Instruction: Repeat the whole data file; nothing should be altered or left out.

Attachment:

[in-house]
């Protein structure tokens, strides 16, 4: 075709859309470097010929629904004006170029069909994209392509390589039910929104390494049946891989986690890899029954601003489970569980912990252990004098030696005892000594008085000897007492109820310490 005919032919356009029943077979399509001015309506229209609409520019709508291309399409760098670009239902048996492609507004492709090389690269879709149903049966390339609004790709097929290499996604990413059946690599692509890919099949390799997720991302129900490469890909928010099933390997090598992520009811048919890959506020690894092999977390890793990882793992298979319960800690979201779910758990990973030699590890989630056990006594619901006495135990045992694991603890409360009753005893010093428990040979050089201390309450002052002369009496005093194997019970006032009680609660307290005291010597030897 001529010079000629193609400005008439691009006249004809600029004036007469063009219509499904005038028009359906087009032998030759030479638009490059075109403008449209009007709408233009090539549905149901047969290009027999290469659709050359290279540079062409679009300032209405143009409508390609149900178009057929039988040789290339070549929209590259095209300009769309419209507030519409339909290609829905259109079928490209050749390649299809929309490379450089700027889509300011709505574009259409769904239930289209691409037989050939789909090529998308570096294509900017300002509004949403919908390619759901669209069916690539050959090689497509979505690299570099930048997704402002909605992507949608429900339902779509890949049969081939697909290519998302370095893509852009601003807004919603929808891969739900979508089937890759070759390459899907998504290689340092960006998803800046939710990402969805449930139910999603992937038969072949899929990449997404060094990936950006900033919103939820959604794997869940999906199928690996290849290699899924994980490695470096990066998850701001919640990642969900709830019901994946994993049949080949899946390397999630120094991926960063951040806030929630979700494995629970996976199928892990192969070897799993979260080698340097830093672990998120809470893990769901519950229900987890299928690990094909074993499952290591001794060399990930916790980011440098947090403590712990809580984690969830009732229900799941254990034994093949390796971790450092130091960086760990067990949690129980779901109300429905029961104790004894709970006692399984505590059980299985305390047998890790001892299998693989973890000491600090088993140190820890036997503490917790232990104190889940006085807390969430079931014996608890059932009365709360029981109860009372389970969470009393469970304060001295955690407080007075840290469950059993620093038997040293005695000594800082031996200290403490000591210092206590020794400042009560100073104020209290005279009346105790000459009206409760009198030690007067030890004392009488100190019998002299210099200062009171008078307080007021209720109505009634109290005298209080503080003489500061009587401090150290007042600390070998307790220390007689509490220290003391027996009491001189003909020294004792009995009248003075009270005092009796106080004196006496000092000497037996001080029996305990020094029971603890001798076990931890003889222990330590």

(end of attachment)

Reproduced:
[in-house]
């Protein structure tokens, strides 16, 4: 075709859309470097010929629904004006170029069909994209392509390589039910929104390494049946891989986690890899029954601003489970569980912990252990004098030696005892000594008085000897007492109820310490 005919032919356009029943077979399509001015309506229209609409520019709508291309399409760098670009239902048996492609507004492709090389690269879709149903049966390339609004790709097929290499996604990413059946690599692509890919099949390799997720991302129900490469890909928010099933390997090598992520009811048919890959506020690894092999977390890793990882793992298979319960800690979201779910758990990973030699590890989630056990006594619901006495135990045992694991603890409360009753005893010093428990040979050089201390309450002052002369009496005093194997019970006032009680609660307290005291010597030897 001529010079000629193609400005008439691009006249004809600029004036007469063009219509499904005038028009359906087009032998030759030479638009490059075109403008449209009007709408233009090539549905149901047969290009027999290469659709050359290279540079062409679009300032209405143009409508390609149900178009057929039988040789290339070549929209590259095209300009769309419209507030519409339909290609829905259109079928490209050749390649299809929309490379450089700027889509300011709505574009259409769904239930289209691409037989050939789909090529998308570096294509900017300002509004949403919908390619759901669209069916690539050959090689497509979505690299570099930048997704402002909605992507949608429900339902779509890949049969081939697909290519998302370095893509852009601003807004919603929808891969739900979508089937890759070759390459899907998504290689340092960006998803800046939710990402969805449930139910999603992937038969072949899929990449997404060094990936950006900033919103939820959604794997869940999906199928690996290849290699899924994980490695470096990066998850701001919640990642969900709830019901994946994993049949080949899946390397999630120094991926960063951040806030929630979700494995629970996976199928892990192969070897799993979260080698340097830093672990998120809470893990769901519950229900987890299928690990094909074993499952290591001794060399990930916790980011440098947090403590712990809580984690969830009732229900799941254990034994093949390796971790450092130091960086760990067990949690129980779901109300429905029961104790004894709970006692399984505590059980299985305390047998890790001892299998693989973890000491600090088993140190820890036997503490917790232990104190889940006085807390969430079931014996608890059932009365709360029981109860009372389970969470009393469970304060001295955690407080007075840290469950059993620093038997040293005695000594800082031996200290403490000591210092206590020794400042009560100073104020209290005279009346105790000459009206409760009198030690007067030890004392009488100190019998002299210099200062009171008078307080007021209720109505009634109290005298209080503080003489500061009587401090150290007042600390070998307790220390007689509490220290003391027996009491001189003909020294004792009995009248003075009270005092009796106080004196006496000092000497037996001080029996305990020094029971603890001798076990931890003889222990330590």